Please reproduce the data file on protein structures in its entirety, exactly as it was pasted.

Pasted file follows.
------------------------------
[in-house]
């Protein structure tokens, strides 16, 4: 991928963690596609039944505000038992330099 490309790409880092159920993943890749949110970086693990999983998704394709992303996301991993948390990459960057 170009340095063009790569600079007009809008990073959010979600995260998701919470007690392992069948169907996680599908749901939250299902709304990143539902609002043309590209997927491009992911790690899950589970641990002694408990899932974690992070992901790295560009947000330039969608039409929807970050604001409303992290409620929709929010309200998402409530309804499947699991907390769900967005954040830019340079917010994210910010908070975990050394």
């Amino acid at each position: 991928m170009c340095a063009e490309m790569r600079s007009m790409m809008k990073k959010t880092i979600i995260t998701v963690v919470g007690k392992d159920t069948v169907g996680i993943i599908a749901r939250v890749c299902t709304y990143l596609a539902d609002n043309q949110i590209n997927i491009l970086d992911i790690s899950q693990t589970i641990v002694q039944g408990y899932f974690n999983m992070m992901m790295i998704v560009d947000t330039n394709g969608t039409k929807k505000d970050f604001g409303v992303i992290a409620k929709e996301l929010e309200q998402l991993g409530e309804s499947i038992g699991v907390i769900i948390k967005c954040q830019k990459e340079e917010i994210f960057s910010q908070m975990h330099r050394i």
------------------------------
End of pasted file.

[in-house]
């Protein structure tokens, strides 16, 4: 991928963690596609039944505000038992330099 490309790409880092159920993943890749949110970086693990999983998704394709992303996301991993948390990459960057 170009340095063009790569600079007009809008990073959010979600995260998701919470007690392992069948169907996680599908749901939250299902709304990143539902609002043309590209997927491009992911790690899950589970641990002694408990899932974690992070992901790295560009947000330039969608039409929807970050604001409303992290409620929709929010309200998402409530309804499947699991907390769900967005954040830019340079917010994210910010908070975990050394």
């Amino acid at each position: 991928m170009c340095a063009e490309m790569r600079s007009m790409m809008k990073k959010t880092i979600i995260t998701v963690v919470g007690k392992d159920t069948v169907g996680i993943i599908a749901r939250v890749c299902t709304y990143l596609a539902d609002n043309q949110i590209n997927i491009l970086d992911i790690s899950q693990t589970i641990v002694q039944g408990y899932f974690n999983m992070m992901m790295i998704v560009d947000t330039n394709g969608t039409k929807k505000d970050f604001g409303v992303i992290a409620k929709e996301l929010e309200q998402l991993g409530e309804s499947i038992g699991v907390i769900i948390k967005c954040q830019k990459e340079e917010i994210f960057s910010q908070m975990h330099r050394i």